Elastic electronic devices, like supercapacitors (SCs), require sheets with excellent strength and conductance. In a study published in the journal EcoMat, taking inspiration from the naturally existing leaf, an unsupported paper electrode was created using "mesophylls-like" MXene (Ti3C2TX) nanofilms, silver nanowires (Ag NWs) and "vein-like" cellulose strand for solid-state supercapacitor applications.
Study: Scalable manufacturing of leaf-like MXene/Ag NWs/cellulose composite paper electrode for all-solid-state supercapacitor. Image Credit: NABODIN/Shutterstock.com
The Emergence of MXenes
Scalable fabrication of nanoscale materials into unsupported electrode substances with excellent mechanical characteristics, superior electric conductance, and outstanding electrolytic behavior is crucial for their use in elastic electronic devices.
Due to their outstanding conductance and pseudo-capacitive characteristics resulting from rich functional groups on the surface (-O, -F, and -OH), MXenes have received a lot of focus as innovative two-dimensional early transition metallic carbonitrides.
Like in the case of graphene, MXene nanofilms are susceptible to stacking and regrouping due to the significant van der Waals attraction among neighboring sheets of MXenes, resulting in poor accessibility of electrolytic ions and severely reduced ionic diffusion kinetics.
Cellulose can Enhance the Performance of MXenes
Numerous attempts have been made to address the limitations of MXenes. For example, combining them with polymers like polyvinyl alcohol (PVA), PPy, and PANI may limit self-aggregation among MXene nanofilms.
Alternative carbon-based materials, like carbon nanotubes (CNTs), graphene, and carbon nanofibers, might be used to enhance the electrolytic characteristics of MXenes. Cellulose has been proven to improve the ultimate effectiveness of MXene-based products due to its availability and renewability.
For instance, bacterial cellulose (BC) was readily mixed with MXene using the solution technique in one previous study. The resulting composite electrodes exhibited a great tensile strength equal to 70 MPa and a good area-specific capacitance equal to 111.5 mF cm-2.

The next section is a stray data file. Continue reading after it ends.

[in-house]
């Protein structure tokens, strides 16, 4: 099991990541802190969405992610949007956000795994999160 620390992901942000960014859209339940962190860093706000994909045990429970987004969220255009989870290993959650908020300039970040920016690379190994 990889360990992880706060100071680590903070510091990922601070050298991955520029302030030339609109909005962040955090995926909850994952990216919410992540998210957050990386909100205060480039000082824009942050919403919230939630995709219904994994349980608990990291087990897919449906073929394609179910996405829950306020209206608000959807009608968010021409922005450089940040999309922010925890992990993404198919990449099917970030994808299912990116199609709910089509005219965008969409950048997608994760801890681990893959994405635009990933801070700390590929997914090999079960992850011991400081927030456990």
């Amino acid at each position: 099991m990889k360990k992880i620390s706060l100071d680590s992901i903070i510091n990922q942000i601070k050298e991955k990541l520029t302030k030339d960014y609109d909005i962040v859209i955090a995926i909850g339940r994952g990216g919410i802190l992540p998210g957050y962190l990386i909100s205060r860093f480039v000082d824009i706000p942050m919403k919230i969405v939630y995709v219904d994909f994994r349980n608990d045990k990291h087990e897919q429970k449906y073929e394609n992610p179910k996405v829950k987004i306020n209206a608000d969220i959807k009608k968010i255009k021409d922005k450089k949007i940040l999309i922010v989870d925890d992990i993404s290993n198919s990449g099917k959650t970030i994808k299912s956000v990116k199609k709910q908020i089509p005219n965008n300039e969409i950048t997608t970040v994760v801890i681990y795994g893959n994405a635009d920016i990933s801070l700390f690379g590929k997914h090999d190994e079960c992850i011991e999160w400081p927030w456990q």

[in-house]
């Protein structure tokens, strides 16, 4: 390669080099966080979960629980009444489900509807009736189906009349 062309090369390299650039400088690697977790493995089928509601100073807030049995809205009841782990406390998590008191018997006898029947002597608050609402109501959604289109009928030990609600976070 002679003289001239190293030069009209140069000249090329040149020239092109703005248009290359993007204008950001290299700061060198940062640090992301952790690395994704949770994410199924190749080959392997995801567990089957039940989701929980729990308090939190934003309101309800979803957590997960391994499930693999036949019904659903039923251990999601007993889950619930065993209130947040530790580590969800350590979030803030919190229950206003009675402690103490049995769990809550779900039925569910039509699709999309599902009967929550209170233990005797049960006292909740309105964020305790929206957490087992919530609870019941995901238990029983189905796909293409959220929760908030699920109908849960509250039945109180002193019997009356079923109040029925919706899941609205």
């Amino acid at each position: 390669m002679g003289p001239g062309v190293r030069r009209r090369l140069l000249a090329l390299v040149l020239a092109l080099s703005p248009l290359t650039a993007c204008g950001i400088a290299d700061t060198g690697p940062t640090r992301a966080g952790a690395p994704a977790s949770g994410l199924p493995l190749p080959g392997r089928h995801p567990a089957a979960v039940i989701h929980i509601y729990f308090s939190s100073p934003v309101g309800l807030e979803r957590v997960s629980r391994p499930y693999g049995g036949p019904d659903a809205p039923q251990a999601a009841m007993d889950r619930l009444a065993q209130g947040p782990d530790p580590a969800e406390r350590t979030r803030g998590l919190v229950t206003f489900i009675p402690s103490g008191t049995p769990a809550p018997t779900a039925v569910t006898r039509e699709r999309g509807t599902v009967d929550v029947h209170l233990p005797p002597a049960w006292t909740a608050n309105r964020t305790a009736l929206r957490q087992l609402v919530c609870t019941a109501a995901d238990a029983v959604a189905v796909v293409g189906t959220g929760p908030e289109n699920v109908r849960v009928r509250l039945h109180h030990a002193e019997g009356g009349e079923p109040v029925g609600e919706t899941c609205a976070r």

In another research, a MXene/bacterial cellulose self-supported sheet with 3D porous architecture was found to possess super-high capacitive performance while having an exceptional mechanical toughness of 43 MPa via freeze-casting following vacuum filtering.
Furthermore, when cellulose nanofibrils were constructed with MXenes as functional additions, the material attained a remarkable mechanical toughness of 341 MPa as well as a significant capacitive performance.
Despite significant advancements, employing cellulose as a functional addition does not allow for scalable manufacturing of MXene-based electrodes. Achieving synergized increases in numerous essential aspects remains challenging, including mechanical qualities, electric conductance, and capacitance.
Highlights of the Research
The team used a simple and rapid vacuum-aided filtering approach to create a super conductive composite paper taking inspiration from plant leaves. Microscale/nanoscale cellulose fibers served as the framework, whereas MXene nanofilms and silver nanowires (Ag NWs) served as functional addons.
The mechanically ground cellulose fiber had a higher aspect ratio and ample -OH groups. It could offer greater hydrogen bonding spots and stronger coupling, resulting in a hybrid paper with a greater specific area, a more densely ordered architecture, and significantly improved toughness.
Resembling the primary veins of a plant leaf, the interlaced cellulose fibers constituted the core framework of the composite paper. MXene nanofilms, like mesophylls in a leaf, could arrange themselves on the surface of cellulose fibers and fill the space among fibers, facilitating electrolytic accessibility and storing the charges created by the entire structure.
Using a quick and scalable vacuum-aided filtering technique, microscale/nanoscale cellulose fibers, MXene nanofilms, and Ag NWs were evenly combined to produce a superconductive PMxAg hybrid paper having a leaf-like hierarchic architecture.
MXene nanofilms can readily curl around cellulose filaments by generating numerous hydrogen linkages. At the same time, silver nanowires can interpenetrate through the MXene/cellulose structures, producing a bioinspired leaf-like nanoscale architecture having an intertwined and highly conductive three-dimensional framework.
As a result, the electrical and mechanical characteristics of nanocomposite paper were greatly improved. The powerful interactions and three-dimensional structure ensured a quick charge transportation route and a rapid charge/discharge operation, which significantly added to the composite paper's exceptional electrolytic characteristics.
Consequently, the PMxAg nanocomposite paper electrode achieved a significant gravimetric capacitance equal to 505 F g-1 at a scanning speed of 10 mV s-1, which is the greatest amongst hitherto described MXene-based electrodes.
This technique for developing electrode materials proposed in this study proved quite successful and inexpensive for achieving optimal charge transfer and high-performing SCs, indicating enormous promise for forthcoming flexible electronic devices.
Tang, H., Chen, R., Huang, Q., Ge, W., Zhang, X., Yang, Y., & Wang, X. (2022). Scalable manufacturing of leaf-like MXene/Ag NWs/cellulose composite paper electrode for all-solid-state supercapacitor. EcoMat. Available at: https://doi.org/10.1002/eom2.12247
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